- * NB: To avoid confusion, there are no arrows to move backward through the tour/scenes – reload to start over and proceed forward to revisit sites/scene.
Biodiversity: What’s Cool
Plants: Can you identify the understorey herb species in the popups throughout the tour? They are unique and special to needle-leaf forests of this kind. There are a number of online identification tools to assist you such as iNaturalist, PlantSnap and others. Download the apps, take a photo or screenshot of the pictures here, and match them to their name. Perhaps you will later upload your own photos to these crowd-sourced, “citizen science” biodiversity archives.
Animals: The frog photo that pops up in the 4th scene is a Coastal tailed frog, an incredible species that is federally listed as Special of Concern on the Species at Risk Act and ranked as priority 1 by the B.C. Conservation Framework. I snapped the picture on September 12th, 2020, at the location shown. Another member or our tour group, inspiring documentary film-maker Trent Maynard, identified the species for me, and did some digging to find it lives “15-20 years, …. and spends up to 5 years just as tadpoles suction-cupped to rocks in mountain streams. Apparently that slightly drunk, clumsy hopping it displayed is due to the frog’s primitive anatomy”. Just one more reason to protect this valuable forest from logging!
[New: Dr. Wayne McRory, the biologist, author of the bear den report, will include the siting in a scientific report on the Dakota Bear Sanctuary’s biodiversity (he commented: “Was that a tailed frog and from Dakota? If so, its really quite important… a good example of the high elevation biodiversity” (pers. comm. WC).]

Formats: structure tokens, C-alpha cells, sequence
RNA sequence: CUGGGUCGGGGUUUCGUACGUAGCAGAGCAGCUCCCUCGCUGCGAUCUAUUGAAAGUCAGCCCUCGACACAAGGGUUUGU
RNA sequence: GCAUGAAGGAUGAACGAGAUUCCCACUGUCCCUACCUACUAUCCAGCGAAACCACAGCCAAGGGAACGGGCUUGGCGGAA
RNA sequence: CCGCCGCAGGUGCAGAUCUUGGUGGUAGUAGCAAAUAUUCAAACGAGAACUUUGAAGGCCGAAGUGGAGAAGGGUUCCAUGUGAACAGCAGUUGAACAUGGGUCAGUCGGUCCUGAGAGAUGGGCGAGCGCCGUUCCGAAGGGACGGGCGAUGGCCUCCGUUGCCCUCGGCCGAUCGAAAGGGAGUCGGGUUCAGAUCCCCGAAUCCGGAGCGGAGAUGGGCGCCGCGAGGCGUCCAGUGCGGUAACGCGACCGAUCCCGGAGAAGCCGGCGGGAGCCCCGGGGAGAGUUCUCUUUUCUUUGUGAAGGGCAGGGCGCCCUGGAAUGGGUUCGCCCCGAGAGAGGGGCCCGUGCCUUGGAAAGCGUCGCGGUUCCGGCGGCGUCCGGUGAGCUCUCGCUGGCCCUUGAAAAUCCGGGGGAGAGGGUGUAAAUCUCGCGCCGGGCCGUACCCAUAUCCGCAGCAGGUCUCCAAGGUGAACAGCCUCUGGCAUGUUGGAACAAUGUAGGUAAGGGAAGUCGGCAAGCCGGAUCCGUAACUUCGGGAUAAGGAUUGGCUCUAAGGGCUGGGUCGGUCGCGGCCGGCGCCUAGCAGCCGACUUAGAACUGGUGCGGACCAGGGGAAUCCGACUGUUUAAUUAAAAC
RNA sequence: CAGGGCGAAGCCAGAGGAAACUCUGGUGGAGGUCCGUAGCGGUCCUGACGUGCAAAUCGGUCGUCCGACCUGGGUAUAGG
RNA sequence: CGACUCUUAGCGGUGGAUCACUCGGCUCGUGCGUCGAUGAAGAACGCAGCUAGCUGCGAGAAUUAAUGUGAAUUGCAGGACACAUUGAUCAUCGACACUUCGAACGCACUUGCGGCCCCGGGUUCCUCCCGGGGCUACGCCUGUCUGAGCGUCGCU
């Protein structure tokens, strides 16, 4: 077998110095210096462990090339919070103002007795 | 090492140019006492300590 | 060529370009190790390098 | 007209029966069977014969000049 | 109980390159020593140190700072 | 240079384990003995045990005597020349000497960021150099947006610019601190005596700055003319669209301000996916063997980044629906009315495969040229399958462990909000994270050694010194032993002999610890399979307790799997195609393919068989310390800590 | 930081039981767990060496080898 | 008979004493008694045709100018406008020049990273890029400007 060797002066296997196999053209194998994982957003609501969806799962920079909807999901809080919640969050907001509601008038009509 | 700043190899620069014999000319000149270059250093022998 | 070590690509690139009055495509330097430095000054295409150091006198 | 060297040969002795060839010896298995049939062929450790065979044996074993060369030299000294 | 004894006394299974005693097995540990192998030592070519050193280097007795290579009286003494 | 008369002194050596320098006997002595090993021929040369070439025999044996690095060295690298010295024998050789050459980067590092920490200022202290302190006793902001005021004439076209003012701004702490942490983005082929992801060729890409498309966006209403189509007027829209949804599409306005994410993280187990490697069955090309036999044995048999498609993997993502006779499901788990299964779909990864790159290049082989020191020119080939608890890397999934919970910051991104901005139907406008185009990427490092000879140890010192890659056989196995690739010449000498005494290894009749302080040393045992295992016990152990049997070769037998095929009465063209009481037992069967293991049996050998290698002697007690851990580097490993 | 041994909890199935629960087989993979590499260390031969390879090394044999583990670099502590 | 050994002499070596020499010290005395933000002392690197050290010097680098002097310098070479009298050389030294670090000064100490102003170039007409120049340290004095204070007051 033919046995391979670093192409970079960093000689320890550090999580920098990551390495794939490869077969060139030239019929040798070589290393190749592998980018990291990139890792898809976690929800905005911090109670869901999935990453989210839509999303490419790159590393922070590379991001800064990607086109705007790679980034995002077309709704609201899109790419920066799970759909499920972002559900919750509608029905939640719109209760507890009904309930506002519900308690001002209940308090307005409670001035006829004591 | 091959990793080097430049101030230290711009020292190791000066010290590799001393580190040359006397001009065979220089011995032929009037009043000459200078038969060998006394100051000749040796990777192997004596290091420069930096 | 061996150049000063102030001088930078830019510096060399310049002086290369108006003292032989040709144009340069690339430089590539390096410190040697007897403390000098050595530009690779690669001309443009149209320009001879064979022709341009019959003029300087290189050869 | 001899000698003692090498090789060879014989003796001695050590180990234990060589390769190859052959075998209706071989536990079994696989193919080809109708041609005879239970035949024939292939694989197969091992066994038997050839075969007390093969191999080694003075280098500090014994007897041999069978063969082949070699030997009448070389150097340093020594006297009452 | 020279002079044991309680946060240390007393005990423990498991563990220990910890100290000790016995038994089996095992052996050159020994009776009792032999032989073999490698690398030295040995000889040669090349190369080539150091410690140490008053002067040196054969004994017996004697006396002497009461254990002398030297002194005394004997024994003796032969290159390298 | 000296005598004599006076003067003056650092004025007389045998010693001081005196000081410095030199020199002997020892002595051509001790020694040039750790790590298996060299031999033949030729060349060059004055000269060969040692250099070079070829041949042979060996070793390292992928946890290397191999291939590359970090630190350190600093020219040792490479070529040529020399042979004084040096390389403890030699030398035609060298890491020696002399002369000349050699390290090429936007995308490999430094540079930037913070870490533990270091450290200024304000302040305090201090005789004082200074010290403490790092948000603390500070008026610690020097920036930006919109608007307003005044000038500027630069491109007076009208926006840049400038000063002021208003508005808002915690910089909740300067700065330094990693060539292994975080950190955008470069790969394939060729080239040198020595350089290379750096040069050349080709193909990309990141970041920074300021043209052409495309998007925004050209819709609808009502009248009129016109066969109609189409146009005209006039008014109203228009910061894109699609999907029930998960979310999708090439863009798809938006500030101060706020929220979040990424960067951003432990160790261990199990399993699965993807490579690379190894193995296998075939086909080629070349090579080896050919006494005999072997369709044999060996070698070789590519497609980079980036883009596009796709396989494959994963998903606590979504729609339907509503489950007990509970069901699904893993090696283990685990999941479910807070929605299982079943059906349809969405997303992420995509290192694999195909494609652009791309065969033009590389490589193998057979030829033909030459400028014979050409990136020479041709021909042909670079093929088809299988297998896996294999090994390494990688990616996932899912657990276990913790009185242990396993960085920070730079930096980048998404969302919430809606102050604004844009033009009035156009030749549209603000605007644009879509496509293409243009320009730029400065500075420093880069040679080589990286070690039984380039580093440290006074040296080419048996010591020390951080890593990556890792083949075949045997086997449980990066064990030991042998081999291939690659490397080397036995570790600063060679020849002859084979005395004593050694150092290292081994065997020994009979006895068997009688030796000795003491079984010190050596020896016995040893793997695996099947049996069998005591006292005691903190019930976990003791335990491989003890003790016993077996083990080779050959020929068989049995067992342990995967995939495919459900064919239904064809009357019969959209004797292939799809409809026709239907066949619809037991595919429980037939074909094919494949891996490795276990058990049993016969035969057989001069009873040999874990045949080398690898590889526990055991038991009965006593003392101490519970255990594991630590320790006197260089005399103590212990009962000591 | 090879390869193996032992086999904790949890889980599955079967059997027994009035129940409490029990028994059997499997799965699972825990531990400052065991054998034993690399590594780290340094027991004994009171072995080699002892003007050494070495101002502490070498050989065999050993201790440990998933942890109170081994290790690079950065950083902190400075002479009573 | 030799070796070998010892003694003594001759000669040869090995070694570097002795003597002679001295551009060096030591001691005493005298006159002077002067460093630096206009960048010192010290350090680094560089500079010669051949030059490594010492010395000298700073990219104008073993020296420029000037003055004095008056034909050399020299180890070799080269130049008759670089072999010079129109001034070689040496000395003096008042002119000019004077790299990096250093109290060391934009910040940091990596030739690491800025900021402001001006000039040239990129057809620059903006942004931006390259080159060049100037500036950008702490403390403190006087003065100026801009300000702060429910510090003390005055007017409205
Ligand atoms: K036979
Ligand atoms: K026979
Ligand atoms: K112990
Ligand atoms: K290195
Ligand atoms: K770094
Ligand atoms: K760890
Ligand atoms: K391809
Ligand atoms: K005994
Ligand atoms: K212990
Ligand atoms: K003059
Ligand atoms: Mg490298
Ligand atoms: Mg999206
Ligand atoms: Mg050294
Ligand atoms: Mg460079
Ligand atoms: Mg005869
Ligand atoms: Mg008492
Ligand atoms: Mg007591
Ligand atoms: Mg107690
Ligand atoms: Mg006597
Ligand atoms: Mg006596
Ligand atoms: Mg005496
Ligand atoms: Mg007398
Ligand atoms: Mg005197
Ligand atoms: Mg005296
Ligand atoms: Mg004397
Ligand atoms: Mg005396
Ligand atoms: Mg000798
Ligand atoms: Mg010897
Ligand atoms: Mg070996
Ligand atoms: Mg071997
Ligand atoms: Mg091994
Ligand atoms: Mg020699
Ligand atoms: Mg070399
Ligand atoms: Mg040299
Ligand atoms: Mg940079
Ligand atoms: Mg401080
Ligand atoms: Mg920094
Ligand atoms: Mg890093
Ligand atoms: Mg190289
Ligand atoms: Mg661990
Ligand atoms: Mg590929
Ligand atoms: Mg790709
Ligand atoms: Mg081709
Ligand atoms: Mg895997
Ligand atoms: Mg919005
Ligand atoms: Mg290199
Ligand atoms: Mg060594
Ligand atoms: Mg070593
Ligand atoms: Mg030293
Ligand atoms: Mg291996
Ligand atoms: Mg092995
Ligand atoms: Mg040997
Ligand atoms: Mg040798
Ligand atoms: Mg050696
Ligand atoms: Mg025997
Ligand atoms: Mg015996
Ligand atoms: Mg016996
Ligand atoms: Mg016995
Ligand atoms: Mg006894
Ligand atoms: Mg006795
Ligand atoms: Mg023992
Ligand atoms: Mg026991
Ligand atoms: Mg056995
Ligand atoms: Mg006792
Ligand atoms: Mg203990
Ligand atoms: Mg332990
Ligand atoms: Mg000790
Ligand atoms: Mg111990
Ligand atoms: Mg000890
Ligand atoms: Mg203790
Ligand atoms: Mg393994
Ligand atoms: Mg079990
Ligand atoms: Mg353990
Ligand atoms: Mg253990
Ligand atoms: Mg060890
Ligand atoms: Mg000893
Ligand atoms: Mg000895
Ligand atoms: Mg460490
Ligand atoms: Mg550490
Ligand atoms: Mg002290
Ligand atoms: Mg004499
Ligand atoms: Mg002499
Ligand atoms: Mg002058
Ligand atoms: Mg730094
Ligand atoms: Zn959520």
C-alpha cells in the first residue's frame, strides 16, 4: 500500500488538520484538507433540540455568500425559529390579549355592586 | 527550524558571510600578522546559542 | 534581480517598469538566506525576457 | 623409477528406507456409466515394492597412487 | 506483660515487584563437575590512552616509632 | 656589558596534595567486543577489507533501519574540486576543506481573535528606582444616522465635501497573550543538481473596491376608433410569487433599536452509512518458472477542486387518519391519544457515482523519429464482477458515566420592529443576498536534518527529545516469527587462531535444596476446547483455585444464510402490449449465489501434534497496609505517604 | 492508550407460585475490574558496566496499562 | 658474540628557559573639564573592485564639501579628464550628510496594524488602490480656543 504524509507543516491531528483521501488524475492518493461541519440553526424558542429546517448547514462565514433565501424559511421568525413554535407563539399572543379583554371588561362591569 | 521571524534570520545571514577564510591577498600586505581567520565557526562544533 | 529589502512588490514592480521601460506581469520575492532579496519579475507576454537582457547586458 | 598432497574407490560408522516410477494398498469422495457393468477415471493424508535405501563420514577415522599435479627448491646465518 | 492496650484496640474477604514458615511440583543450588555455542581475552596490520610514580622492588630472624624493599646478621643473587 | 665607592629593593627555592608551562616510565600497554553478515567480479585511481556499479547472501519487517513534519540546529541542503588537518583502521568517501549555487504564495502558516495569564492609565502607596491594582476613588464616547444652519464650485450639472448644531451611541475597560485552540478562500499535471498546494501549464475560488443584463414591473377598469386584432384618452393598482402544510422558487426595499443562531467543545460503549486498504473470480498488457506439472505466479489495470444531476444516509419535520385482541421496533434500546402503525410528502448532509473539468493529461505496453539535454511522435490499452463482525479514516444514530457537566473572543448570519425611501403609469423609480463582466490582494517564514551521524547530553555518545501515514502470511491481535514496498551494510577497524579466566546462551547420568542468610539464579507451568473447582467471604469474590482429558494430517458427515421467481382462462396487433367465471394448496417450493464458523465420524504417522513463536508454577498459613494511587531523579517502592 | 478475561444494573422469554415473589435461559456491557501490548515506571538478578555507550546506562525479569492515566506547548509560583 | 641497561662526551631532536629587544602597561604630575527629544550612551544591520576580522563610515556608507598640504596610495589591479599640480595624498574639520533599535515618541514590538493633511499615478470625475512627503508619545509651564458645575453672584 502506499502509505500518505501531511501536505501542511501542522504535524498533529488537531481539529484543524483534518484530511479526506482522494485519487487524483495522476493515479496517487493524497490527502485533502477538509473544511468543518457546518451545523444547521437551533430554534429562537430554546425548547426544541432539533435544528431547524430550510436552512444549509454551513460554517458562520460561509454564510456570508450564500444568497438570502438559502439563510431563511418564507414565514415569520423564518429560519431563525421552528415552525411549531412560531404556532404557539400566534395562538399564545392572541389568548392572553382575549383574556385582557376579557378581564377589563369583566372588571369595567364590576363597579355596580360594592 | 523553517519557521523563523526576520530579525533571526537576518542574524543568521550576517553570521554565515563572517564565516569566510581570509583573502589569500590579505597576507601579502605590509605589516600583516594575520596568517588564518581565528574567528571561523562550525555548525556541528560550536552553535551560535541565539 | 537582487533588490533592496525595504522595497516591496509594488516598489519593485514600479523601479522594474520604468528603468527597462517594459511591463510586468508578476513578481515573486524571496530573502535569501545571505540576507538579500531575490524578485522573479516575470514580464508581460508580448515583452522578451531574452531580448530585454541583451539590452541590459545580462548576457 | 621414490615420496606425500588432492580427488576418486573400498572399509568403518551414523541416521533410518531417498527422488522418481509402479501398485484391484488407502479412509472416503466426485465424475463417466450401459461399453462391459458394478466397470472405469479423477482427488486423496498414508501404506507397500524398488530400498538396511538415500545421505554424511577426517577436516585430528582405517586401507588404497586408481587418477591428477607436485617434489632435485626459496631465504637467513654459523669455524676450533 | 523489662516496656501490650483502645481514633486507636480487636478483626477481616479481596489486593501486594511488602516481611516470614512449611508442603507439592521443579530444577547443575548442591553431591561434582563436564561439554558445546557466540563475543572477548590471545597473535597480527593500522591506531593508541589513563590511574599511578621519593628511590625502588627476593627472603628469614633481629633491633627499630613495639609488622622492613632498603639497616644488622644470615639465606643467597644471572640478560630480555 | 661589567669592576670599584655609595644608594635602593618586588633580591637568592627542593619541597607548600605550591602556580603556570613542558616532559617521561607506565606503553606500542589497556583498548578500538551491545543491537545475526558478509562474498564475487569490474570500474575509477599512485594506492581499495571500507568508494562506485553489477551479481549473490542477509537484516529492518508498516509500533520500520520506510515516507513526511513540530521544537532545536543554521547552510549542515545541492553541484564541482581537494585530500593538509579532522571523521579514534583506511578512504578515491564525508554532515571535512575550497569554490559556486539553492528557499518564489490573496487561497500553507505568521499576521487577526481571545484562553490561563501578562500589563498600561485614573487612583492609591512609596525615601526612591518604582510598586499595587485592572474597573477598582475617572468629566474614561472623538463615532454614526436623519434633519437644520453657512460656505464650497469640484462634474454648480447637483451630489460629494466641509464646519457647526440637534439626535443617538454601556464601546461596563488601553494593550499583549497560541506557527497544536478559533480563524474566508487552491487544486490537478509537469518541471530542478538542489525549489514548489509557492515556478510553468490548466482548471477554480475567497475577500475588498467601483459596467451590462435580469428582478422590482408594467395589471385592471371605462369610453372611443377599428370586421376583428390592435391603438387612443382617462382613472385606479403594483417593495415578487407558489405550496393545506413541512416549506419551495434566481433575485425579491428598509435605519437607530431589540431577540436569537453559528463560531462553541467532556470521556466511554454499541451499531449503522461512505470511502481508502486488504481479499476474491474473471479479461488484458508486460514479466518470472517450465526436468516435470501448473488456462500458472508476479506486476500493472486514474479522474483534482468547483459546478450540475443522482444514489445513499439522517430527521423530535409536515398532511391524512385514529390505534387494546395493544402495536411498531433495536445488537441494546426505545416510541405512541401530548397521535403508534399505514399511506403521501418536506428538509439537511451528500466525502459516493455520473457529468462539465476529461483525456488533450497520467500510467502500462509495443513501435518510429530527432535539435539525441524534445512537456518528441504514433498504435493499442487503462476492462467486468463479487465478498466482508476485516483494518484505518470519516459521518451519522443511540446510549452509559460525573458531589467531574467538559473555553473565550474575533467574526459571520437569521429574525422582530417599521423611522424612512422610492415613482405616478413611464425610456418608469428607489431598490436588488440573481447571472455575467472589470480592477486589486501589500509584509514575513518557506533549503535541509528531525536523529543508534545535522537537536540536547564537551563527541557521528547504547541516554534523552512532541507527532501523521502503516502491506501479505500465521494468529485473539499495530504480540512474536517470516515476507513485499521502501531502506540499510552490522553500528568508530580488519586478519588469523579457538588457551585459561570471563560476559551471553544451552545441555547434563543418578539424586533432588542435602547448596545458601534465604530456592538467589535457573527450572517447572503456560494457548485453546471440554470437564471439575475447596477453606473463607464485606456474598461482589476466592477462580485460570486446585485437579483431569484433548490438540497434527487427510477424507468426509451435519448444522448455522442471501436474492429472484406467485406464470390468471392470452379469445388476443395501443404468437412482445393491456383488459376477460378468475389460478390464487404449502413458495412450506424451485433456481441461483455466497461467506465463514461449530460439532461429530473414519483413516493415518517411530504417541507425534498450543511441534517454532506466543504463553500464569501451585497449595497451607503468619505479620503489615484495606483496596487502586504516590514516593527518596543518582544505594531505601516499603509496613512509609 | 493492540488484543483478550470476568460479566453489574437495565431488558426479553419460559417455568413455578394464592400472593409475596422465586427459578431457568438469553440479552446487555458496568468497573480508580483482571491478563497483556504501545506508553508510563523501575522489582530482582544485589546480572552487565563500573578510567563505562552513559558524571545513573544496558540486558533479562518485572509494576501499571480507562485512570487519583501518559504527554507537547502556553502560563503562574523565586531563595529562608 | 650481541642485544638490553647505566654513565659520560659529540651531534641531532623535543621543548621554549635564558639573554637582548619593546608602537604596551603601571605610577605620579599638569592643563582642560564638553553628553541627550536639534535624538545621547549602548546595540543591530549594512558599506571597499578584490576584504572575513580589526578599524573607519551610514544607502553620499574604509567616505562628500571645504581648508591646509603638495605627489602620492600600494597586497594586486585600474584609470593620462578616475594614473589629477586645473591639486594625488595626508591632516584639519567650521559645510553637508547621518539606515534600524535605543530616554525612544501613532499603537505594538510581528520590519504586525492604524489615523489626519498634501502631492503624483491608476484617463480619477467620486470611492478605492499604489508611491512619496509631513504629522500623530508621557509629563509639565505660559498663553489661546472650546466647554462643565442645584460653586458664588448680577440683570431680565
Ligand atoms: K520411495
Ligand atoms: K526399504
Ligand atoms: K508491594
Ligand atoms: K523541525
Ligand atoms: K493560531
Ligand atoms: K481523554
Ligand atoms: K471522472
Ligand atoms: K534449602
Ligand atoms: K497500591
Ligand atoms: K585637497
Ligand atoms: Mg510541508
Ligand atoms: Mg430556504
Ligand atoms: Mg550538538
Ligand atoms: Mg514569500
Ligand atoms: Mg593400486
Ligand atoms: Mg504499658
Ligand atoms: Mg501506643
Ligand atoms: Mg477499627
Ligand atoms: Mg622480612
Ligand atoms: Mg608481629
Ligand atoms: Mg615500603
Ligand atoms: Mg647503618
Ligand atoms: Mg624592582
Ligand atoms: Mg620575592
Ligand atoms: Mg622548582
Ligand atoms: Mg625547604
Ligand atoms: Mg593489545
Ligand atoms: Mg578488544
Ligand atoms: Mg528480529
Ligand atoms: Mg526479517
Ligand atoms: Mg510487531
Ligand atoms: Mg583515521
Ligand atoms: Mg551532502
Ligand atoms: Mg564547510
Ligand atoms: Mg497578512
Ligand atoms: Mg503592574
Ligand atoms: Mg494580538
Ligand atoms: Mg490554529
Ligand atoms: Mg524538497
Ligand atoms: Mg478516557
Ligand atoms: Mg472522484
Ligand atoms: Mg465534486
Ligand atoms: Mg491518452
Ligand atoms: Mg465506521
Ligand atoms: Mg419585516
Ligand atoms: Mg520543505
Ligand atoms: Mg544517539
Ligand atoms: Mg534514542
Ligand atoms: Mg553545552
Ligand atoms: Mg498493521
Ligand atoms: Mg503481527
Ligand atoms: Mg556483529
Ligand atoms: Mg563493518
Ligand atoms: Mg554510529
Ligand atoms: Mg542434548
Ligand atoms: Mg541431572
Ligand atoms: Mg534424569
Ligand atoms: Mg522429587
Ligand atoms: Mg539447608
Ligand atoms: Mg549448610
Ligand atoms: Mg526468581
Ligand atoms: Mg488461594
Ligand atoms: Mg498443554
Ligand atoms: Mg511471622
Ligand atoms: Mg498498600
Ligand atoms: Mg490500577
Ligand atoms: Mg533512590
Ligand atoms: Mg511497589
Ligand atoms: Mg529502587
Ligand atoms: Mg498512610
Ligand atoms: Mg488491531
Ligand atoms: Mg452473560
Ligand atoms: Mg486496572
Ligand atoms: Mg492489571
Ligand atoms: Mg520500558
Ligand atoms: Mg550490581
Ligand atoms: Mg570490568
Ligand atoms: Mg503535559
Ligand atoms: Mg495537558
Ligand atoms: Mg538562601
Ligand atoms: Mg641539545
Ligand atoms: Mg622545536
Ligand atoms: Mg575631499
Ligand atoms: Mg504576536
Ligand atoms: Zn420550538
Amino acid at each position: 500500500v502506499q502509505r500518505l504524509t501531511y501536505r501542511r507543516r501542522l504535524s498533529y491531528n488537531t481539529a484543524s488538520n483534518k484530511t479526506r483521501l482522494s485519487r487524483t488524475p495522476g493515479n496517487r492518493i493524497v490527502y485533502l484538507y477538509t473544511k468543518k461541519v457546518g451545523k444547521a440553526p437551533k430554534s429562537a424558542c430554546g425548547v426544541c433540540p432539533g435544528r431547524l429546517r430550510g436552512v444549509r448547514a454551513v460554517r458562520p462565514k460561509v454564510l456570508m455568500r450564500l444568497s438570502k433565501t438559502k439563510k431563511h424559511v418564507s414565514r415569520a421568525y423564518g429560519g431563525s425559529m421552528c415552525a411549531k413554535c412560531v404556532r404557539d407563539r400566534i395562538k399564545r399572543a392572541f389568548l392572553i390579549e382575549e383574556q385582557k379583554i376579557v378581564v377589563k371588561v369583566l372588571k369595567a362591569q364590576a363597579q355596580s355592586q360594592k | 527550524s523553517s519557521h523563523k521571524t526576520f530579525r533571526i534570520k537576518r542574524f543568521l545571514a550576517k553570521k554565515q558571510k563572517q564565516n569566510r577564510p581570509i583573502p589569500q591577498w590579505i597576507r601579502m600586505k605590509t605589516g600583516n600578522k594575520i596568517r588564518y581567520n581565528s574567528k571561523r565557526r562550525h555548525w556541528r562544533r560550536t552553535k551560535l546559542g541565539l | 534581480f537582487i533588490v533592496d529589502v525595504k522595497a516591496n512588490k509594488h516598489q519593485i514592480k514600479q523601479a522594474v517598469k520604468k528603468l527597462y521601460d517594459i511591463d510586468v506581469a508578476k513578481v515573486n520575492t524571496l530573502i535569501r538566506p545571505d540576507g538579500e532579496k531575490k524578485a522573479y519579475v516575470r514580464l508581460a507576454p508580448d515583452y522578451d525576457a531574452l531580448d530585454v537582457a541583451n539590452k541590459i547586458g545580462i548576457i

For information about the bear activity in this forest, and the role of Indigenous cultural tree use in contributing to viable bear den habitat (large trees with some central rot) listen here (at about 1.5 minutes)
And, in large predator news: bears are not the only ones tramping these woods. Trent Maynard captured this footage in November 2020:
View this post on Instagram
There are a variety of videos and other resources about the forest, aimed at sharing its splendour and promoting its preservation.
- Here is a video containing awesome footage of the forest, and commentary by Squamish Nation member, Xwechtaál I (Dennis Joseph), wildlife biologist Wayne McCrory, ELF director Hans Penner and more (Coastal tailed frog footage at 2.5 minutes). The video was created by documentary filmmaker Trent Maynard who also created the video contained within the tour, linked here.
- Trent further created this information page about tree ring coring.
- This video by Sophia Dagher of The Only Animal is worth watching to get a richer view of the forest (included with Sophia’s permission – thanks Sophia!).
- Other resources on the Living Forest Institute website.
Acknowledgements: Thanks to the folks at Elphinstone Logging Focus for organizing and leading this trip, especially Ross Muirhead and Hans Penner for sharing their knowledge, and Sarah Lowis for getting us there. Ross graciously allowed audio of some of his tour narrations to be shared here for others to experience. Special thanks to Trent Maynard for videography of the tree core footage, for informed discussions about natural history along the ridge, and for sharing wildlife footage; Sophie Woodrooffe of “Coast Reporter” for sharing audio footage from the trip. Stepan Wood for providing photographic assistance; UBC Geomedia Commons for the use of the 360 camera; Tara Moreau of UBC Botanical Garden for sharing news of this tour. The 360 tour was developed in Tapestry.tool and draws on skills gained via a Teaching and Learning Enhancement Fund (TLEF) project, “Immersive Tools for Field-Based Geoscience Education in Large Undergraduate Courses: Pacific Spirit Forest Augmented Reality field trip and Alpine Ecosystem Virtual Reality tours” (to N Hewitt).
This Dakota Bowl Forest and Bear Sanctuary Virtual Tour (Sept 20, 2020) by Nina Hewitt is licensed under a Creative Commons Attribution-NonCommercial-ShareAlike 4.0 International License.